His countenance was fallen, his spirit broken, and the look in his eyes was childlike as if he had no control, helpless. “It’s like they’ve already written me off, already judged me. They didn’t even give me a chance to prove myself. They didn’t even want to get to know me.”
All I could do was stare back, my own spirit utterly broken. These people, the evangelicals around me, they are my family. I felt it in that moment, a terrible time to feel these things; I felt the family bond. I was sad to be a part of them at that moment. But I felt the belonging strong as ever just the same. I had no idea why, for everything in me jerked away from the majority’s judgment; yet, still, I was one of them.
I believe that we evangelicals are doing a great job getting our feet wet, inching out into “the unknown” and befriending “sinners” – those supposedly unlike us (ha – we’re all in this sin boat together, we’re the same). A better way to put it would be inching out into “the unknown” and befriending people with different faiths and different worldviews. I say “getting our feet wet” because we’re nowhere near out of the boat. Because when one of us loves a little too dearly, draws these new friends too closely into his or her heart and life and speech, it all falls apart (“it” being the support of the majority of the evangelical community). Apparently when one of us loves too dearly, we cross over a line that makes most evangelicals, the ones who had previously been a shaky but somewhat stable support system, drop everything, drop the happy, supportive face, and start calling our new friends “others” and start theologizing and start staring at us with those pleading eyes, the ones that beg us to come back from the dark side, they’re scared we’re falling away. When we’re anything but.
Duane Elmer’s Cross-Cultural Servanthood: Serving the World in Christlike Humility is a required text for a class that I’ve found to be utterly boring until last week. Last week’s assigned reading fell to Chapter Four, and it stunned, mind-blew, shocked, and convicted me; I loved every minute I spent reading it. Elmer includes David Schuringa’s commentary on Luke 15:2 in this chapter. Read it with me:
“Why did it disturb the religious leaders that Jesus ate with ‘sinners’? To eat with someone is an important symbol of fellowship. And in those days, the Jews had a rule: one is not to have such fellowship with outsiders until they are changed.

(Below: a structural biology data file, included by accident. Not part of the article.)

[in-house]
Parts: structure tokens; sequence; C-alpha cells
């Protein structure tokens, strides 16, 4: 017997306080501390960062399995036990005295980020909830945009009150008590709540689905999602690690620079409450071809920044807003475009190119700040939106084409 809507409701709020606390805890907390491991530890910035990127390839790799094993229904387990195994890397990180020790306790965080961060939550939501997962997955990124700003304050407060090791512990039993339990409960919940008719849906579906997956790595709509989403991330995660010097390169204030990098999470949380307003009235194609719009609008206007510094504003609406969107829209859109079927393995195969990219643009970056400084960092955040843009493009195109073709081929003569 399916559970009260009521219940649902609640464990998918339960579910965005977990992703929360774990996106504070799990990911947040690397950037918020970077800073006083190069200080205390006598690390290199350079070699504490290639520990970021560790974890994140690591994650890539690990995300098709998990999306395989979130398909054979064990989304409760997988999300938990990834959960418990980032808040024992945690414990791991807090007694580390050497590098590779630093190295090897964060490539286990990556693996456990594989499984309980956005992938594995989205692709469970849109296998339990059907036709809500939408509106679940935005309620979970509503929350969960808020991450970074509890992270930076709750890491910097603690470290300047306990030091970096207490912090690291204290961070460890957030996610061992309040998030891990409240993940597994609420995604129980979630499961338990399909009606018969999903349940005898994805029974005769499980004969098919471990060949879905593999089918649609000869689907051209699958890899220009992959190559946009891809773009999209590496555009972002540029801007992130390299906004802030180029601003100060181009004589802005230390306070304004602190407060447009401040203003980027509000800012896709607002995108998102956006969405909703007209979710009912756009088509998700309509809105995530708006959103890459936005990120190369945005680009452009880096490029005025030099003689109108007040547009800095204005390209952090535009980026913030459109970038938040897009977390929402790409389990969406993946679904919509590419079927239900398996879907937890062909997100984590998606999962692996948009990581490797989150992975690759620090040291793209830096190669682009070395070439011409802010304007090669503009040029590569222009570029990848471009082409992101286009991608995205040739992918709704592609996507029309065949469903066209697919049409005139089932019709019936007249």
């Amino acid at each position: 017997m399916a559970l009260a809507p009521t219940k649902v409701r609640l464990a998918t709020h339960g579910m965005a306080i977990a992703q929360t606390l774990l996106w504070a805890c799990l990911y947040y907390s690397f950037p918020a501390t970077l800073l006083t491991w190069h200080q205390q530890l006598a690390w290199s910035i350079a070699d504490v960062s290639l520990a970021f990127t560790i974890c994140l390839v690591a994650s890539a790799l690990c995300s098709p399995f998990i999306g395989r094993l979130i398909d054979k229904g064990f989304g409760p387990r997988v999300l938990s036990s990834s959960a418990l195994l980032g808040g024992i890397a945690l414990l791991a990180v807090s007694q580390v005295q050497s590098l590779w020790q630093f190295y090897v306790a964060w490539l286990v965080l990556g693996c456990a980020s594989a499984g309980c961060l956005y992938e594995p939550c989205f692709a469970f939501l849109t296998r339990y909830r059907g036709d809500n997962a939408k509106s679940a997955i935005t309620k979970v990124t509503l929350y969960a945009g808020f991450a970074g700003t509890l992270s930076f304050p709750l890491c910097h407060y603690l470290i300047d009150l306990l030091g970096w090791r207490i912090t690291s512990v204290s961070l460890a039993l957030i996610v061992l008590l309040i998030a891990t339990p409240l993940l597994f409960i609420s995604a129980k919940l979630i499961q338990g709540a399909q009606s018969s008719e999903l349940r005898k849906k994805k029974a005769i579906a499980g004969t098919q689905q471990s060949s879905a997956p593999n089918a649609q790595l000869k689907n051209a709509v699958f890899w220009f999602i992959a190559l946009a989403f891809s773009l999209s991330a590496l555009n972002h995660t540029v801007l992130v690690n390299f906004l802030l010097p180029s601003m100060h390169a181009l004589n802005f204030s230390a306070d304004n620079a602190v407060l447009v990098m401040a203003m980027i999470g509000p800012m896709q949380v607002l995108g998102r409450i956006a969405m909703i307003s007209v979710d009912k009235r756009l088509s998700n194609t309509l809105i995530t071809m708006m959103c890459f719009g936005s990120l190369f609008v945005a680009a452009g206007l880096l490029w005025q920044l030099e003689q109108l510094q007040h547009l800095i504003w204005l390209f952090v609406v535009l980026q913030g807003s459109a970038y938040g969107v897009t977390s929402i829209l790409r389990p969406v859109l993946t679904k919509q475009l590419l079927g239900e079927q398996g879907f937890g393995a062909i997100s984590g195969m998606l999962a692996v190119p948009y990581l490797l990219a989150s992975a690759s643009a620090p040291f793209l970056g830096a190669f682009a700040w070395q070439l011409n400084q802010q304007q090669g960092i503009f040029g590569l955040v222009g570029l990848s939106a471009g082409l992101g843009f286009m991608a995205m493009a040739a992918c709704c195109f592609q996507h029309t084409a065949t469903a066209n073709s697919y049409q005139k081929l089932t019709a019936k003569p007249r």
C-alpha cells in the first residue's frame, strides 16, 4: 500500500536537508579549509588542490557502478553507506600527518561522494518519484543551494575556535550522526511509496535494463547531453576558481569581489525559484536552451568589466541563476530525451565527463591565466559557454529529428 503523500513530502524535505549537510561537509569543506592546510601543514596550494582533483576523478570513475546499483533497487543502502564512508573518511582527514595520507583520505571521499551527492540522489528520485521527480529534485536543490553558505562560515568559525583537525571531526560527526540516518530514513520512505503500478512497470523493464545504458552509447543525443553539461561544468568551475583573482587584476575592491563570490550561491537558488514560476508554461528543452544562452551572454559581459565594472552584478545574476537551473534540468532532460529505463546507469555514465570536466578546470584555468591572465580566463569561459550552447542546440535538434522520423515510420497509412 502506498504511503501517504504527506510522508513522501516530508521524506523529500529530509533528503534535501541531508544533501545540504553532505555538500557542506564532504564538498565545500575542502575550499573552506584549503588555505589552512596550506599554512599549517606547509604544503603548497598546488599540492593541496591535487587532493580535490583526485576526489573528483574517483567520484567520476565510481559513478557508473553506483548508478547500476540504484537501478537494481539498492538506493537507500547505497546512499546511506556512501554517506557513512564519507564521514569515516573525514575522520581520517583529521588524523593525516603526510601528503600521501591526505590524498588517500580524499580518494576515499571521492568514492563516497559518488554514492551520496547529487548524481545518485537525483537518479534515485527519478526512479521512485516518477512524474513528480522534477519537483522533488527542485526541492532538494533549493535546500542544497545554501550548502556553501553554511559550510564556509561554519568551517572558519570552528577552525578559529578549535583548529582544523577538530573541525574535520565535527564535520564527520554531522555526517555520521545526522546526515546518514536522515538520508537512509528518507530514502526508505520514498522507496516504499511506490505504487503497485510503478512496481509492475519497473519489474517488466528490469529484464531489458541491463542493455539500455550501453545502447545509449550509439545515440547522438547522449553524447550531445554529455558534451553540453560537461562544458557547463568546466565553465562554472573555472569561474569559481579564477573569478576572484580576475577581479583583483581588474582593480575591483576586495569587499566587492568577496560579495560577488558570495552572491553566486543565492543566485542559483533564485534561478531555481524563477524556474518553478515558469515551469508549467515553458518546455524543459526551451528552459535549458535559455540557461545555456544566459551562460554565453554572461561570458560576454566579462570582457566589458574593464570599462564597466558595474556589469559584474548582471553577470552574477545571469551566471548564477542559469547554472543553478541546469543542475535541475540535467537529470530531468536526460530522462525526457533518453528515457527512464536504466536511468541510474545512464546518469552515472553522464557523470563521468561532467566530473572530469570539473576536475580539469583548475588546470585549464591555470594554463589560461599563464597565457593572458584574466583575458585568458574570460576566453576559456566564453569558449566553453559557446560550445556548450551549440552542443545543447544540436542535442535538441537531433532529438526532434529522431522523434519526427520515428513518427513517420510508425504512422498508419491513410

If and when outsiders came to repentance, and when they had proven they were sorry by acting like insiders, the Jews could join with them and eat with them – and not a moment before. After all, God’s people had no business mixing with unbelievers, right?
Jesus appears on the scene with a new approach. He introduces a brand-new idea. He connects with sinners before they repent, before they change . . .”
What I’m suggesting is really, then, nothing new. Actually, I’m not suggesting. I’m pleading with you with all that it is for me to be equally human and evangelical: Let people in. Let people, all sorts of faith-full and otherwise, deep into your heart. Love them hard. Let them be some of your closest friends. Allow them to teach you beautiful things, for it is no feat for God to speak through those who don’t think the same way you do – it’s just a thing he does in general, that’s it, point blank. Let them be human. Let them in.
Elmer says, “Openness is the ability to welcome people into your presence and make them feel safe.” Yes. And I want them to actually BE safe too.
Elmer’s purpose in this book is to relate servanthood to missional living in cultures that are foreign to us. But I believe these concepts apply to everyday life within our “home-y” culture too. Again, read with me: “Practicing openness in the new culture will require that we change. Miroslav Volf uses the term embrace when speaking of welcoming others into our presence. Then he says, ‘The will to give ourselves to others and ‘welcome’ them, to readjust our identities to make space for them, is prior to any judgment about others, except that of identifying with them in their humanity.’”
Let us make space in our hearts, deep inside, for other human beings. Let us live human, and let us allow others to live human, and let us identify with them in their humanity. Let us welcome them and make them feel safe because they actually are safe, and may our heart-bonds be home to them and to us, equally. Let us love. And when it’s shocking to our evangelical senses, let it be – for Jesus is shocking to us too.
February 3 Joy Dare: 3 Gifts Found in Writing
1. Psalm 126 & my sermon notes from this morning
2. The entirety of Chapter 4 in Elmer’s book mentioned above
3. Soul Detox: “Not only should we speak life-giving words to others, but we should also speak them to our circumstances and ourselves. The toxic words we speak to ourselves can be some of the most dangerous.”
February 4 Joy Dare: 3 Gifts Found When Bent Down
1. Some of the leaves on the ground that still have crunch
2. Good-lookin’ items on sale at Target
3. In the sense of “bent down” as “being brought low,” the truth – which is almost always the opposite of my typically negative assumptions
PS. Have you noticed that Powerfully Quiet has a new theme? I have edited each of my posts to begin with the word “When.” This gives the feel that you’re getting right into one specific moment of my life when you read each post – and you are. I like the continuity that it brings as well. I hope you do too!